New Jersey places a bet on the Constitution

States are not puppets of the federal government, to be manipulated to accomplish whatever policy the federal government might prefer. If they were, both individual liberty and political accountability would be compromised. That’s why our Constitution forbids the feds from … Continue reading

Does congressional silence mean more freedom or more bureaucracy?

Judges often defer to the government’s interpretations of its own power. PLF fights this trend because it upsets the balance of separated powers and threatens liberty. But recently, in a case called Oregon Restaurant and Lodging Association v. Perez, judicial … Continue reading

Is this the summer of our discontent?

Adherents of free markets and limited government have much to be gloomy about this year. Is now the summer of our discontent, made piteous winter by the loss of Scalia, increasing terrorist attacks, and concern about whether the next president … Continue reading

Dictators of the dump

What do a bureaucrat, an identity thief, and a street bum have in common? They all want to pick through your rubbish. Seattle recently announced that it will fine individuals and businesses whenever compostable material accounts for over ten percent of their waste. Trash collectors will inspect bins and … Continue reading

Happy Constitution Day 2014

Today Americans celebrate the 227th anniversary of the signing of the United States Constitution by the delegates of the Philadelphia Convention in 1787. Only three delegates who stayed to the end declined to sign the document and two of those, George Mason and Elbridge Gerry, later supported it with the promise that a bill of rights would be added.

Convention President, George Washington, was greatly impressed with the result. Most Americans and foreigners have revered it ever since. In 1878, for example, the once and future Prime Minister of the United Kingdom, William Gladstone, wrote that the U.S. Constitution was “the most wonderful work ever struck off at a given time by the brain and purpose of man,” and that was after our Civil War had shown the need to amend it to prohibit slavery and ensure greater protections for individual liberty and equal treatment under law.

In an op-ed published on Townhall.com today, I describe the sustained attacks on the structure of our Constitution by progressive theorists who were openly hostile to the separation of, and limitations on, the national government’s powers that prevented a concentration of authority in a centralized, national bureaucracy. I also mention the textualist/originalist revival in recent decades that is helping to restore the Constitution’s original protections.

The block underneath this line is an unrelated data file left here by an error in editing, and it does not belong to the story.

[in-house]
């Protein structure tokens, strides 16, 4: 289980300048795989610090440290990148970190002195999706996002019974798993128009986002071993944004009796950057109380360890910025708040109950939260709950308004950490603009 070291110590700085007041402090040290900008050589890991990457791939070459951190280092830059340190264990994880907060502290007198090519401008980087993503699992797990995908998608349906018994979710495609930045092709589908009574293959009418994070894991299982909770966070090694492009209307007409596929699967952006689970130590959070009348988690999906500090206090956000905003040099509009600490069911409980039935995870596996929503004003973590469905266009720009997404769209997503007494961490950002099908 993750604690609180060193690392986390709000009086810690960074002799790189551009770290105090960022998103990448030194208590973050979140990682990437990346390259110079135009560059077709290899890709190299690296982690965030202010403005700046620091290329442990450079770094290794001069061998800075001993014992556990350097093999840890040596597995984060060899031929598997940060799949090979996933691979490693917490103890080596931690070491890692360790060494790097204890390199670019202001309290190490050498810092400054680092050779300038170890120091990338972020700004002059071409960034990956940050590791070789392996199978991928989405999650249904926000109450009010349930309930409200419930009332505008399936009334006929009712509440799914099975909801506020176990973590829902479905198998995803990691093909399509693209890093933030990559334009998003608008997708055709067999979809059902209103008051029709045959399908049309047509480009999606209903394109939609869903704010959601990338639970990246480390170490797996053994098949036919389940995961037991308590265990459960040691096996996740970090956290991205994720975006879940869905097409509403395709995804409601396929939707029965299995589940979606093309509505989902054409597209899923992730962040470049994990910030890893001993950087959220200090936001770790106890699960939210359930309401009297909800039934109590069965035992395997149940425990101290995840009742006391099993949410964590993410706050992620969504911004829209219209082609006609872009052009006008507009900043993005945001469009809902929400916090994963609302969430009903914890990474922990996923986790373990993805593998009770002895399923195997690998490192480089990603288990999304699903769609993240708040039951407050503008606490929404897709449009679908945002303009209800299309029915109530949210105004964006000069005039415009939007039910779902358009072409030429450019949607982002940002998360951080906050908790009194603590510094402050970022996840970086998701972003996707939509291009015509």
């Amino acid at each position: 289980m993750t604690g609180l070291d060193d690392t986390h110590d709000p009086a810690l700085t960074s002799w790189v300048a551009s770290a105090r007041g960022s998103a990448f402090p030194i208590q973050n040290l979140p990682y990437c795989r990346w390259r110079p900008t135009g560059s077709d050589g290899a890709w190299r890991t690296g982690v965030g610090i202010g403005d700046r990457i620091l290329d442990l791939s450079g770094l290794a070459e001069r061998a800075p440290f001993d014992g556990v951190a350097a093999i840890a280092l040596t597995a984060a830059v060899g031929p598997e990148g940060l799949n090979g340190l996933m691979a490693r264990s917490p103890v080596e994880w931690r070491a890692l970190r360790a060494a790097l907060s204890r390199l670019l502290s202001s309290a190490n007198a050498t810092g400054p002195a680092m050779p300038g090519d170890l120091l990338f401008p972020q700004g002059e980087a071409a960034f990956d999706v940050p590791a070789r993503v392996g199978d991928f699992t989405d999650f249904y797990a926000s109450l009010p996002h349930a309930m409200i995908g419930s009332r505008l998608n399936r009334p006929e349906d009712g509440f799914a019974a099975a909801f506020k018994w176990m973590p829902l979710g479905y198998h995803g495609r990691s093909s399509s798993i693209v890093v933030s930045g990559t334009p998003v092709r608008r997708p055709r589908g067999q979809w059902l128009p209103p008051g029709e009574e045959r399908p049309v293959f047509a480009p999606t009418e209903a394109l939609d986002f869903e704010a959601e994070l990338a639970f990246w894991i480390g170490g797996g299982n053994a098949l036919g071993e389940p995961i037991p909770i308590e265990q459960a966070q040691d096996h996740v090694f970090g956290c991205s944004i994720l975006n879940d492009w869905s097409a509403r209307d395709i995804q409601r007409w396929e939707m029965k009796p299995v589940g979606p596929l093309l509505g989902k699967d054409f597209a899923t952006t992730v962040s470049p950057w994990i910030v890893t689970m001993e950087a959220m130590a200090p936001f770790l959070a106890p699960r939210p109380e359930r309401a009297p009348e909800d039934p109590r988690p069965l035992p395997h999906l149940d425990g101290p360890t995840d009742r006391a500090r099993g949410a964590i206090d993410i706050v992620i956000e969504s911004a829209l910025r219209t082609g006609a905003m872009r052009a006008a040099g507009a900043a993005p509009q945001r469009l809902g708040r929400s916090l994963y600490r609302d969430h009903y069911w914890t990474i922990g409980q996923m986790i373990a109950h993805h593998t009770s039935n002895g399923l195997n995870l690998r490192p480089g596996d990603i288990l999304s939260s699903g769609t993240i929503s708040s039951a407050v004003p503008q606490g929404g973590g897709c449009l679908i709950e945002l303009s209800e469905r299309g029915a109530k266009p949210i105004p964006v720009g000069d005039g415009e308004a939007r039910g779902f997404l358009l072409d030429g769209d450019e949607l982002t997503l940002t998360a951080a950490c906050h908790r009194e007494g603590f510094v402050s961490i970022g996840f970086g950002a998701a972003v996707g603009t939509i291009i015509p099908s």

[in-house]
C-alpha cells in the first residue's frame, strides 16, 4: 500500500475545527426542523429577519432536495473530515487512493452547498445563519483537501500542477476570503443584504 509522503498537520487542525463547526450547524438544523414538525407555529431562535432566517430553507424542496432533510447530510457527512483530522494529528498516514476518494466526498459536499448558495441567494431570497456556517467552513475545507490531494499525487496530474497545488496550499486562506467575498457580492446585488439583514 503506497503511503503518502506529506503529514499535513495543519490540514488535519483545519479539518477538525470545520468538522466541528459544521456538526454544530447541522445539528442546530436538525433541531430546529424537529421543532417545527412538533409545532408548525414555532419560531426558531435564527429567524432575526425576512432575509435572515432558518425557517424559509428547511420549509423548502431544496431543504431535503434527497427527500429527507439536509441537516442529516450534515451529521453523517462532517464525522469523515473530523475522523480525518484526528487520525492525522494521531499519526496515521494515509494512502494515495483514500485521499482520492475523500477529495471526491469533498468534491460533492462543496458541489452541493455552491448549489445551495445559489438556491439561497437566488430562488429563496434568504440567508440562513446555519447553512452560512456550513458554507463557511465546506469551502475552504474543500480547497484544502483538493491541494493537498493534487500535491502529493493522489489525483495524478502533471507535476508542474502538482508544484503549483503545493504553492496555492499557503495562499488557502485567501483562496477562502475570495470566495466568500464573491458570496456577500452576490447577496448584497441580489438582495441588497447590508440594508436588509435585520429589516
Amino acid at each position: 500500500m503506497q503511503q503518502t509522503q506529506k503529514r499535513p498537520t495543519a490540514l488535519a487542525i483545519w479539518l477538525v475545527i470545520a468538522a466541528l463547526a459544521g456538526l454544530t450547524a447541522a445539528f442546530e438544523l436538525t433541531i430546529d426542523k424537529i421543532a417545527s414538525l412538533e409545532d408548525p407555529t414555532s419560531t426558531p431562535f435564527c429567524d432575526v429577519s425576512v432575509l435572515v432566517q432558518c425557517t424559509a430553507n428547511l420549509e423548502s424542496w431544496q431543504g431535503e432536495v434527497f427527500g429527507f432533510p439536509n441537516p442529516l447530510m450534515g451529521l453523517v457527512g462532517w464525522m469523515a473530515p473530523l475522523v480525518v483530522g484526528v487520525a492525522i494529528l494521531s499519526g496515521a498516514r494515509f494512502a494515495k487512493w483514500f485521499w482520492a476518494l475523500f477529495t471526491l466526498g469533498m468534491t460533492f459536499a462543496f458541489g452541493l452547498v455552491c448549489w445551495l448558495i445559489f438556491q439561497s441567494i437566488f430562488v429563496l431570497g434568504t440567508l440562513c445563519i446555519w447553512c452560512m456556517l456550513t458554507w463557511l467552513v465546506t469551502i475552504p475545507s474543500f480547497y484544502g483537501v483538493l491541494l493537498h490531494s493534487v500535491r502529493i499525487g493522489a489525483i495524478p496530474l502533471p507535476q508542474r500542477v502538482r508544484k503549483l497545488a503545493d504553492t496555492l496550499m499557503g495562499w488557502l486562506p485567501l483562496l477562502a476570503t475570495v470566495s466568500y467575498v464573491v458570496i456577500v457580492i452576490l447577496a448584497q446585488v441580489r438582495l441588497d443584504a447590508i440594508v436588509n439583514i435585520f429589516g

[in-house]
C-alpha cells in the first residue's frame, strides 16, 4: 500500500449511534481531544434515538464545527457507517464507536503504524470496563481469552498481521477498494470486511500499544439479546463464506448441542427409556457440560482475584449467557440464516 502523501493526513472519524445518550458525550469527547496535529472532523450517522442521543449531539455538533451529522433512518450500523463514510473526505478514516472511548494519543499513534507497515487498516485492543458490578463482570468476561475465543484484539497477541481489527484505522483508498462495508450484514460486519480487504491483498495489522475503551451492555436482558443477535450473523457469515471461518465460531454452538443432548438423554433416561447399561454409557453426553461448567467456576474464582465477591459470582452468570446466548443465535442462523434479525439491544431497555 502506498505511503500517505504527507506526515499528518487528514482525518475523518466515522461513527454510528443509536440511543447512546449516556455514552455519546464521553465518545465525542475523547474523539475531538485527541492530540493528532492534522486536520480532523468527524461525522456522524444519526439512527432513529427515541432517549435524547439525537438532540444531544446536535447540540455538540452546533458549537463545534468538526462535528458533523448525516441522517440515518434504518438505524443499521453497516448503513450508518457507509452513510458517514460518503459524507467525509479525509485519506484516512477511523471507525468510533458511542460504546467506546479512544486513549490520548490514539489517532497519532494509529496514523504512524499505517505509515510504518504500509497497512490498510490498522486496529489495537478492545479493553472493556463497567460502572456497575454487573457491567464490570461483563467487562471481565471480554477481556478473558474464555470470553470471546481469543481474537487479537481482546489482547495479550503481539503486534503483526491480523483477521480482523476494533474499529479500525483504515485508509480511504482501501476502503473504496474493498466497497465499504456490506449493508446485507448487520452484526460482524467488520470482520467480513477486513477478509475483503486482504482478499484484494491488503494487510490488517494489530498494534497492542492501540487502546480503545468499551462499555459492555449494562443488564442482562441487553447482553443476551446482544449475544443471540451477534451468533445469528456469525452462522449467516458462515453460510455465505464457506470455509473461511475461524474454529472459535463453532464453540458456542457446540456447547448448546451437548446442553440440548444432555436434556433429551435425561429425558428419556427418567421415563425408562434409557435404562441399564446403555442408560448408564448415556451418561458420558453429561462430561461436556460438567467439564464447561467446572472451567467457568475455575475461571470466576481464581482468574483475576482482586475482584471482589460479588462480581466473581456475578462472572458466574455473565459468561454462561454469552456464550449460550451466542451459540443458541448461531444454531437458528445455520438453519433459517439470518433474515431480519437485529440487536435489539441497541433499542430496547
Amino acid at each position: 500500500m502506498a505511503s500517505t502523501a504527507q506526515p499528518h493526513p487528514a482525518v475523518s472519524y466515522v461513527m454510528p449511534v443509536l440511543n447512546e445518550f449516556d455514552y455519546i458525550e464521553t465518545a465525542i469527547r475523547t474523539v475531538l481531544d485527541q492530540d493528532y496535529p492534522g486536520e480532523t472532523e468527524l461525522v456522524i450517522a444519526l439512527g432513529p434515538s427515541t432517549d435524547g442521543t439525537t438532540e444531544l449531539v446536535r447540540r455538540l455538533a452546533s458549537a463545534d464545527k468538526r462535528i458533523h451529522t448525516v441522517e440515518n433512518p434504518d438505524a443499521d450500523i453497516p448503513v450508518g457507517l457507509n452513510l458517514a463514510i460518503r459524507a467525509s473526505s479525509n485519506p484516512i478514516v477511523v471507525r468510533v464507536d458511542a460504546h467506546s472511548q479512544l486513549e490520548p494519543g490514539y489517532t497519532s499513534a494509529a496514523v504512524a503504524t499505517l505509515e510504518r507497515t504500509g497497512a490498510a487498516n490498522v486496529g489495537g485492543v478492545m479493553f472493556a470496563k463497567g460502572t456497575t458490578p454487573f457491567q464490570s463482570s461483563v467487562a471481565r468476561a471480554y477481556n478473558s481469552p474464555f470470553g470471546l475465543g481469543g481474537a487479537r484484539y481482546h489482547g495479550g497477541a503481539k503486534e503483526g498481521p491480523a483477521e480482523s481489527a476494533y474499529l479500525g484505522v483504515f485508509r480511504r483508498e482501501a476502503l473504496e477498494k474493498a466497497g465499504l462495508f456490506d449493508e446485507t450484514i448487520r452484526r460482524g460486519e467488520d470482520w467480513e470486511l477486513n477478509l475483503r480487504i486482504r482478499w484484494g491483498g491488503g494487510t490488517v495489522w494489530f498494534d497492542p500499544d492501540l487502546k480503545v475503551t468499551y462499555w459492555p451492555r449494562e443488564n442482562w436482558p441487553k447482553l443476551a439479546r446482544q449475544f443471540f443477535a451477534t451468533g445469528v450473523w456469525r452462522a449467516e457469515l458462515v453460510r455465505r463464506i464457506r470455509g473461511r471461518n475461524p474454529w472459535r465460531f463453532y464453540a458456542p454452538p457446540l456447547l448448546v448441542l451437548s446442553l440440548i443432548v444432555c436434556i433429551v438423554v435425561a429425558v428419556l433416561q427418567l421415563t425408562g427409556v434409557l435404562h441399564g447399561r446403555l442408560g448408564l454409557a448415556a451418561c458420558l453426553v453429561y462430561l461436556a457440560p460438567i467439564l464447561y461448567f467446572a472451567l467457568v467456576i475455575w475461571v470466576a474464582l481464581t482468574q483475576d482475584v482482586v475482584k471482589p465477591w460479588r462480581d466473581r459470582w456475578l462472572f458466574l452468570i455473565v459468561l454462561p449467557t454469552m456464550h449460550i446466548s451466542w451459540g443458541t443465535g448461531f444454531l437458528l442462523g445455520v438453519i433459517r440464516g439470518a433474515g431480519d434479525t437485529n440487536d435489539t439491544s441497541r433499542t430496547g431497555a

At the Pacific Legal Foundation, we litigate every day to restore the liberty guaranteed in the real Constitution. That was even harder when PLF was founded in 1973, when there were fewer courtroom allies for limited government and a dominant legal culture that was dismissive of the Constitution’s original public meaning. But the intellectual climate has improved, due in part to PLF’s work and a growing awareness among citizens concerning the need to fight for our liberties and challenge the natural tendency of government elites to take and abuse more power than we have granted them.

And for interested citizens and scholars today, I am also happy to relate that Heritage Foundation has just published a revised version of The Heritage Guide to the Constitution, which has over 200 essays on each clause or amendment of the Constitution by 114 leading originalist scholars. The more citizens educate themselves about their liberties the harder it will be for government to take them away.

The Economist’s lamentable ignorance

Author:  Damien M. Schiff In a brief online article published Monday, The Economist reviewed a New York Times article (about which I blogged here) that purports to explain how recent Supreme Court decisions interpreting the Clean Water Act have seriously … Continue reading

We meant what we said: Washington Supreme Court tells administrative agency that it lacks authority to make law … again … and again

Author: Brian T. Hodges In a representative democracy, government agencies should be required to operate within strictly defined constitutional and statutory limits. For over a decade, however, the growth management hearings boards (administrative agencies established to review challenges to local … Continue reading